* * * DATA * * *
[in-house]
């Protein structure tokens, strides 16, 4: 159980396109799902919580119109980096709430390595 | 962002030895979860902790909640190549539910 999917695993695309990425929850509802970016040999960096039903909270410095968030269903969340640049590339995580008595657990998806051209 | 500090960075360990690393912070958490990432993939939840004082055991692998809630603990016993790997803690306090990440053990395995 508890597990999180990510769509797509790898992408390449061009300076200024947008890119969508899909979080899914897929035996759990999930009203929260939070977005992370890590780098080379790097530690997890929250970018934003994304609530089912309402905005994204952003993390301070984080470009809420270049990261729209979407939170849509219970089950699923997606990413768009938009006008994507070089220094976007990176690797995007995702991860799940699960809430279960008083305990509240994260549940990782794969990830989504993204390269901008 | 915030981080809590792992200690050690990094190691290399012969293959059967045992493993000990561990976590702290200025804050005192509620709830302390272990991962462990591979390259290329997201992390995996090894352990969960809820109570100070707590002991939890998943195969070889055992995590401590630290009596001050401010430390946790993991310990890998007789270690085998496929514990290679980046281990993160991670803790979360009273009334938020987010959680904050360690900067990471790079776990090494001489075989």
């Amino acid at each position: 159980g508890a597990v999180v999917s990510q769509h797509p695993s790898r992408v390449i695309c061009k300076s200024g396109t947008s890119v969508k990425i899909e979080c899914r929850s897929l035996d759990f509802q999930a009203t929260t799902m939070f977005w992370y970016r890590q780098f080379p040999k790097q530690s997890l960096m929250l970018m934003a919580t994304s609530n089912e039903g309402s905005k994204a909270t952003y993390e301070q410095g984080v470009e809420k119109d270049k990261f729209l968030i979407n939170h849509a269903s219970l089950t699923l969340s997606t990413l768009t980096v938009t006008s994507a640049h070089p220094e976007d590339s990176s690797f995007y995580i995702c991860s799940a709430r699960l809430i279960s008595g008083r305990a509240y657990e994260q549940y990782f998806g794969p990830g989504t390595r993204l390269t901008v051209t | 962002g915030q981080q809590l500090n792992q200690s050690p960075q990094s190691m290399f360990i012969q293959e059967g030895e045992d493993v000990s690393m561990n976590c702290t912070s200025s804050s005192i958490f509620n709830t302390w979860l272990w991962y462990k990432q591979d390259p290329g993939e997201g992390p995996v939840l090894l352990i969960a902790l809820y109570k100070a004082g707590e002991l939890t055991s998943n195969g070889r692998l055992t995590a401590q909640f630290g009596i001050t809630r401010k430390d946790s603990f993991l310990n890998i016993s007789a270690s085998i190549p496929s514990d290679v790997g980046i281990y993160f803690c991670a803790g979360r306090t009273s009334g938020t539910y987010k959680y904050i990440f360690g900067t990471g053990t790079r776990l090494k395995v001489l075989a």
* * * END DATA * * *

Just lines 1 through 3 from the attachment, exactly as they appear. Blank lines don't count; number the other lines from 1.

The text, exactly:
[in-house]
């Protein structure tokens, strides 16, 4: 159980396109799902919580119109980096709430390595 | 962002030895979860902790909640190549539910 999917695993695309990425929850509802970016040999960096039903909270410095968030269903969340640049590339995580008595657990998806051209 | 500090960075360990690393912070958490990432993939939840004082055991692998809630603990016993790997803690306090990440053990395995 508890597990999180990510769509797509790898992408390449061009300076200024947008890119969508899909979080899914897929035996759990999930009203929260939070977005992370890590780098080379790097530690997890929250970018934003994304609530089912309402905005994204952003993390301070984080470009809420270049990261729209979407939170849509219970089950699923997606990413768009938009006008994507070089220094976007990176690797995007995702991860799940699960809430279960008083305990509240994260549940990782794969990830989504993204390269901008 | 915030981080809590792992200690050690990094190691290399012969293959059967045992493993000990561990976590702290200025804050005192509620709830302390272990991962462990591979390259290329997201992390995996090894352990969960809820109570100070707590002991939890998943195969070889055992995590401590630290009596001050401010430390946790993991310990890998007789270690085998496929514990290679980046281990993160991670803790979360009273009334938020987010959680904050360690900067990471790079776990090494001489075989």
């Amino acid at each position: 159980g508890a597990v999180v999917s990510q769509h797509p695993s790898r992408v390449i695309c061009k300076s200024g396109t947008s890119v969508k990425i899909e979080c899914r929850s897929l035996d759990f509802q999930a009203t929260t799902m939070f977005w992370y970016r890590q780098f080379p040999k790097q530690s997890l960096m929250l970018m934003a919580t994304s609530n089912e039903g309402s905005k994204a909270t952003y993390e301070q410095g984080v470009e809420k119109d270049k990261f729209l968030i979407n939170h849509a269903s219970l089950t699923l969340s997606t990413l768009t980096v938009t006008s994507a640049h070089p220094e976007d590339s990176s690797f995007y995580i995702c991860s799940a709430r699960l809430i279960s008595g008083r305990a509240y657990e994260q549940y990782f998806g794969p990830g989504t390595r993204l390269t901008v051209t | 962002g915030q981080q809590l500090n792992q200690s050690p960075q990094s190691m290399f360990i012969q293959e059967g030895e045992d493993v000990s690393m561990n976590c702290t912070s200025s804050s005192i958490f509620n709830t302390w979860l272990w991962y462990k990432q591979d390259p290329g993939e997201g992390p995996v939840l090894l352990i969960a902790l809820y109570k100070a004082g707590e002991l939890t055991s998943n195969g070889r692998l055992t995590a401590q909640f630290g009596i001050t809630r401010k430390d946790s603990f993991l310990n890998i016993s007789a270690s085998i190549p496929s514990d290679v790997g980046i281990y993160f803690c991670a803790g979360r306090t009273s009334g938020t539910y987010k959680y904050i990440f360690g900067t990471g053990t790079r776990l090494k395995v001489l075989a």